Despite all the crabby things I say about iTunes, I use it every day, and there’s a lot to like about it.
For example, iTunes offers some amazing ways to organize your music. You can rate it, you can build up albums, browse by cover art, and even create smart folders based on the year the tune was released or by the beats-per-minute of the song.
That’s great, provided that you have a team of data entry personnel getting all that metadata up to date, scanning Amazon.com for album art, and listening to your various mislabeled tracks to figure out what song it is and add the appropriate information in iTunes. But otherwise, you generally end up with some smart folders that track about half a dozen of your songs, and you kind of give up on the rest.
But hey, isn’t that what computers are for? Shouldn’t your Mac be able to handle all that tedious work for you? And for those tasks that it can’t do by itself (rating songs, for example, is an inherently personal task), can’t it make it easier for you to take care of it?
But if that were possible, wouldn’t Apple have built in into iTunes for you?
Apparently they didn’t (at least not all the way), so here’s a handful of utilities that will help you get your iTunes library into shape, and make the most of what you’ve got in there.
ID3 tags are all those funny little bits of information about your MP3 files. Things like artist, album, the name of the song, the track number, and even the beats-per-minute are stored in these extensive tags. So what’s a person to do to get them all updated?
Well, first you’ll want to check out iEatBrainz, a client for the MusicBrainz database. This program will analyze what your MP3 file sounds like and then suggest songs that it might be. It works remarkably well, and is just the thing for finding the information for that one track that’s just named “track1” that you love listening to, but don’t know the artist. (If you were alive during Napster’s heyday, you’ve got a lot of these files.)
For the rest of your files that are just missing proper tags, take a look at MP3 ID3X. This is a wonderful little utility that lets you batch tag your files, much faster and more powerfully than selecting more than one file in iTunes. Best of all, MP3 ID3X will let you tag files based on fragments of their file name, or based on the folder that they’re in. So if you have some untagged files in, say, a “Depeche Mode” folder, it can figure out that they should all have “Depeche Mode” as the artist. Nifty.
Cover Art and Ratings
What do cover art and ratings have in common? Well, these utilities all cover both.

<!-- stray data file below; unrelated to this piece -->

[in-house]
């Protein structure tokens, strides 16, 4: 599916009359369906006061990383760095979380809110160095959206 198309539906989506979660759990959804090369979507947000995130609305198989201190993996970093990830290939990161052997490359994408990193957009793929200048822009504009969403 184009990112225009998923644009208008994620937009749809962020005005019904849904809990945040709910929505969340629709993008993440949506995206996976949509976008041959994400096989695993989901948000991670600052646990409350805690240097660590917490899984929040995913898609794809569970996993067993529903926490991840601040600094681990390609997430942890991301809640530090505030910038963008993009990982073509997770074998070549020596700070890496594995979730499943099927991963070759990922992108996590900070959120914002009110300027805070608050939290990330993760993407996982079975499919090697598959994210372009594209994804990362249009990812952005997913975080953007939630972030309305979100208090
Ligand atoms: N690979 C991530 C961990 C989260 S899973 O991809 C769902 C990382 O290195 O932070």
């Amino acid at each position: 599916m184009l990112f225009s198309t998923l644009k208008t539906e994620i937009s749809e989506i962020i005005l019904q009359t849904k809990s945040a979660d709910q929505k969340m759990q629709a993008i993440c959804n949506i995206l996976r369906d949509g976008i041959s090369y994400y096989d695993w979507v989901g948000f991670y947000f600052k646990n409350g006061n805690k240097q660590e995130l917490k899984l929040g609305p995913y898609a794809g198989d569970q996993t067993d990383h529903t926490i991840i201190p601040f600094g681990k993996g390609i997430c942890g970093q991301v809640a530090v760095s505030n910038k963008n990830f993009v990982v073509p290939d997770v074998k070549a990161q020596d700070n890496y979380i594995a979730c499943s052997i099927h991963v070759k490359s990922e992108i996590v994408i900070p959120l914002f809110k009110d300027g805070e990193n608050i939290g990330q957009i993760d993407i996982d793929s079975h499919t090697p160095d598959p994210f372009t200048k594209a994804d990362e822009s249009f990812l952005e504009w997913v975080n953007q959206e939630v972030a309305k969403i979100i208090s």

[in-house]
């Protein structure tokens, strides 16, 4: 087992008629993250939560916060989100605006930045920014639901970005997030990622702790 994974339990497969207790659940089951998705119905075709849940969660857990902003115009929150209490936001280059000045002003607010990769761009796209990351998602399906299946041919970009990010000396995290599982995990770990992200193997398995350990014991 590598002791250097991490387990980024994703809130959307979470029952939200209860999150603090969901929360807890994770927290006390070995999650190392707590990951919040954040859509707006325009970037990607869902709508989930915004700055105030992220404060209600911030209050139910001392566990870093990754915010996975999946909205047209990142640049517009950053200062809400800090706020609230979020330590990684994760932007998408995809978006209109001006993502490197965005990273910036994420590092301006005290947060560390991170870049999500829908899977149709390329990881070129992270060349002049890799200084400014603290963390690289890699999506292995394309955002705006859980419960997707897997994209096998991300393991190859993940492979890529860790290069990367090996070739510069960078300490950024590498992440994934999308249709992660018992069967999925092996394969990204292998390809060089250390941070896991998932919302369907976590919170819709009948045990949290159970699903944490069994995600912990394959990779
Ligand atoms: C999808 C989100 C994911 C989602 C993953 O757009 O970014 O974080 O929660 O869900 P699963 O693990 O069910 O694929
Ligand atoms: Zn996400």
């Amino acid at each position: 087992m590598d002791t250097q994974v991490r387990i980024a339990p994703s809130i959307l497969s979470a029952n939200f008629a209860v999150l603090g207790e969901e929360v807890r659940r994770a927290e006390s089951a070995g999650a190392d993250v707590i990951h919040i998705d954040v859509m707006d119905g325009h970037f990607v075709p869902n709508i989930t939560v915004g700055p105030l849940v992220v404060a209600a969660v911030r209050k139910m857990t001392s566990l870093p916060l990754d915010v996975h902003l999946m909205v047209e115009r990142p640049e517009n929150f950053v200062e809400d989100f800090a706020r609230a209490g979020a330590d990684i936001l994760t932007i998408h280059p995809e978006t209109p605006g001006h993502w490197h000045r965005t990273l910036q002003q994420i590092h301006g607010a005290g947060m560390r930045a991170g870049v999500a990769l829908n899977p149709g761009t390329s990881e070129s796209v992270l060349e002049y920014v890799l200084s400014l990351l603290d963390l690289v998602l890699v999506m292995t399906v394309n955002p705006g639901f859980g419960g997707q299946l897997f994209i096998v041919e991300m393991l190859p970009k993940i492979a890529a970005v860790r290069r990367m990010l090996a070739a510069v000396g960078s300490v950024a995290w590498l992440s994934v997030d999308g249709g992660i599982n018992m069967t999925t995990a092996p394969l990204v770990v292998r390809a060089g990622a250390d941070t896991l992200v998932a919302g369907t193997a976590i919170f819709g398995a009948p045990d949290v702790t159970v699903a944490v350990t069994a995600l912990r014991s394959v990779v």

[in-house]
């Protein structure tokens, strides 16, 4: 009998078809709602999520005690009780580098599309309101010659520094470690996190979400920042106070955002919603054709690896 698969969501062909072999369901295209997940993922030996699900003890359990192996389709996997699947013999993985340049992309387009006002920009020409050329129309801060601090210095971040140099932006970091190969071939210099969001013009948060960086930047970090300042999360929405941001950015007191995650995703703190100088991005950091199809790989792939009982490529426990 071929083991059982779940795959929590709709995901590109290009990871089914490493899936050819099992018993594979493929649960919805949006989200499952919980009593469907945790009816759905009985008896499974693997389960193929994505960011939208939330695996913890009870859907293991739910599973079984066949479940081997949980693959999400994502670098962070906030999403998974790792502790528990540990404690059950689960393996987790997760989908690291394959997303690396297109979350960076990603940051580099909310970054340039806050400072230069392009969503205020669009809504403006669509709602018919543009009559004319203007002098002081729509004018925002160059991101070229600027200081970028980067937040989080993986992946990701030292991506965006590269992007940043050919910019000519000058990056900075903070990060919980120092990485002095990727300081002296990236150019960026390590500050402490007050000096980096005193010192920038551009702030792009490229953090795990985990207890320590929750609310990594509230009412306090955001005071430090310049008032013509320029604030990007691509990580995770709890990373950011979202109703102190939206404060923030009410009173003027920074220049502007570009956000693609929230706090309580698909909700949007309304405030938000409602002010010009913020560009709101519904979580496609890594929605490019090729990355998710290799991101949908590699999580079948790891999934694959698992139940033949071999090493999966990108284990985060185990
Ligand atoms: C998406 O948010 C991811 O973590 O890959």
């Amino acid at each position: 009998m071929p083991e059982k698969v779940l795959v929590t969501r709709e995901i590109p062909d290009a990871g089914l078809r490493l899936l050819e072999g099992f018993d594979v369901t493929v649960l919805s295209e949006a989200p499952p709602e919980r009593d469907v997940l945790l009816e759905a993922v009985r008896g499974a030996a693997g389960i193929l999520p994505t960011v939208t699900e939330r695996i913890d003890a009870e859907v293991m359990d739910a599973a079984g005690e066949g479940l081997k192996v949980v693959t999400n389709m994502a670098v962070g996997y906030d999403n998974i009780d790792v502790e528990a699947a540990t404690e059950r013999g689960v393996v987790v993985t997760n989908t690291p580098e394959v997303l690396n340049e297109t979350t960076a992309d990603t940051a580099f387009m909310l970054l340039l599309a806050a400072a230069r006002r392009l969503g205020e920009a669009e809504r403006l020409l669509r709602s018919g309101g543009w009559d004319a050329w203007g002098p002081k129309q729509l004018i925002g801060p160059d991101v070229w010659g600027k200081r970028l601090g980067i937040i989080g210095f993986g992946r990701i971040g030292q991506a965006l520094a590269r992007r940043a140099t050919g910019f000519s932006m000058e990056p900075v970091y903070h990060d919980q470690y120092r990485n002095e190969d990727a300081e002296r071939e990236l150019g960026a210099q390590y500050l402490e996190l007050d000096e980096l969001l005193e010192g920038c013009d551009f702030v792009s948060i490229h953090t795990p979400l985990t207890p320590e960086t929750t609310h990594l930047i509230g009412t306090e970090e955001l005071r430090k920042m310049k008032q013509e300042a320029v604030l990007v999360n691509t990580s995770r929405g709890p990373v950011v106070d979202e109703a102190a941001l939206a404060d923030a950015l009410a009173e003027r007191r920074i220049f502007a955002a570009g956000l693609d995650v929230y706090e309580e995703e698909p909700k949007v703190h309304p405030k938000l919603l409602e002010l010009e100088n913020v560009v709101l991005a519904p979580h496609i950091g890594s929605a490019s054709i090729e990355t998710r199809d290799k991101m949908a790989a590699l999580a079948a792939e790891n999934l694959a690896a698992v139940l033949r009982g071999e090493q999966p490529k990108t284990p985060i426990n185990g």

iTunes can grab cover art from the iTunes store, which is awful nice, but there’s a lot of stuff that just can’t be found in the store. These utilities can grab album art from other sources, such as Amazon.com, or Google’s image search to help fill out your library.
Album Art Widget is a nicely put together Dashboard widget that grabs album art, and also lets you rate your songs while they play. If you want a little more power, you can install Yahoo Widget Manager (formerly Konfabulator) and pick up the iTunes Companion widget, which does everything Album Art does, and can also grab lyrics from the web and add them to your songs. Both of these widgets also let you control iTunes (play, pause, forward, back, etc.).
Another application, in the same vein, is Clutter. Clutter not only grabs album art, but also lets you clutter up your desktop with virtual CD covers, which you can use to play any of your songs. Not as tidy as iTunes’ new CoverFlow feature, but for some folks, it’s just the ticket.
But my favorite of all these utilities is the all-purpose iTunes helper, GimmeSomeTune. This program’s a bit hard to describe, since it does so much, but basically it adds a menu control which can control iTunes from anywhere (like the widgets), and pops up a little bezel-style window every time a new track plays, showing some info (user configurable) about the track. It can automatically grab album art, rate songs, and do all kinds of other things, plus it lets you bind keyboard commands to all of these controls.
Basically, it lets you control iTunes to the Nth degree, whether or not iTunes is open.
Taking it to the Next Level
So now you’ve got a nice customized iTunes controller, album art everywhere, and your metadata and ratings are all up to date. What’s next?
Well, first let’s get your tracks all set at the same volume. Yeah, iTunes has its “sound check” feature which kind of does that, but there’s a little program called iVolume which does a heck of a lot better. It’ll scan your library and set all your songs perfectly to the right volume, even taking into account album groupings (since albums tend to mixed at the same volume).
Then you might want to create a nice mix for, say, working out, and another for a mellow evening with the significant other. Say hello to a new beta app, Tangerine, which does an amazing trick: It tells you how peppy each of your songs is.
Well yeah. It tells you the beats-per-minute and beat intensity of all your tracks. So when you want a throbbing fast beat for working out, grab your high speed, high intensity music. For that romantic night, you’ll want something close to the opposite. (And then maybe a nice beat as a nightcap.)
Very cool trick, and it’s an amazingly effective way to put together a playlist.
Finally, if you want some more music, there’s a handful of ways to get recommendations. Check out Goombah, Mobster or TuneBounce, all of which promise to introduce you to more music that you’ll like.
So check out these utilities. Most are free, and those which cost money are quite inexpensive. Every one promises to make your iTunes experience richer and more satisfying.